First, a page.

At the G-8 summit Saturday, French President Francois Hollande said he wanted Greece to stay in the eurozone and expected the country to meet its commitments. In saying so, Hollande identified the difficult debate which has gripped Greece for months now.
Most Greeks want to keep the euro as their currency. Most also want to cancel the eurozone-imposed austerity measures that come with the billions in international bailout loans keeping the country solvent.
Camp David, in the Maryland hills outside Washington, D.C., is usually a place for the president and his family to get away from work, a wooded refuge with a swimming pool, tennis courts and a putting green.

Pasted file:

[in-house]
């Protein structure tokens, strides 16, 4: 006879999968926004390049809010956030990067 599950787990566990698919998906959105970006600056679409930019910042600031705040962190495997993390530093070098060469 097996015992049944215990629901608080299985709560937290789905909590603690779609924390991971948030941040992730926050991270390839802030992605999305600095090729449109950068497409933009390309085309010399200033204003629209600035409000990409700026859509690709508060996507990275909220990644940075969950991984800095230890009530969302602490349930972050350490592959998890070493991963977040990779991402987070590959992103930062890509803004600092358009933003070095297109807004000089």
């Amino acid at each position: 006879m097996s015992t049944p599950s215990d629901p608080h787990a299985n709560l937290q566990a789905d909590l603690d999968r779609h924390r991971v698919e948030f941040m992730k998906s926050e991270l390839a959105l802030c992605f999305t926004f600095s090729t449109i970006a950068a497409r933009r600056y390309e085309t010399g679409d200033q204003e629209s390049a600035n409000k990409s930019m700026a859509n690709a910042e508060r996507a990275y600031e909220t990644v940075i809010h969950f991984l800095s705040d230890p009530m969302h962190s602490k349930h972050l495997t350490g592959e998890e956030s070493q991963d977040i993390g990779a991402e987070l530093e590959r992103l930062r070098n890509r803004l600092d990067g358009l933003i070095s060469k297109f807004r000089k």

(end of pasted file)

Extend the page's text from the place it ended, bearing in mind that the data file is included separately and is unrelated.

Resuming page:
This weekend, though, President Obama is bringing work with him to the camp — along with the leaders from most of the countries with the world's largest economies.
The Group of Eight is meeting in the rustic setting, but the agenda will be all business.
Despite all the chaos and misery of the Greek debt crisis, the country still has some major assets: It's a stunningly beautiful place, with sunny weather, great beaches, ancient marvels and modern amenities.
Greece has been attracting visitors for centuries — at least since Darius the Great led an unsuccessful Persian military package tour about 2,500 years ago.
That didn't work out so well for Darius, who was defeated at the Battle of Marathon.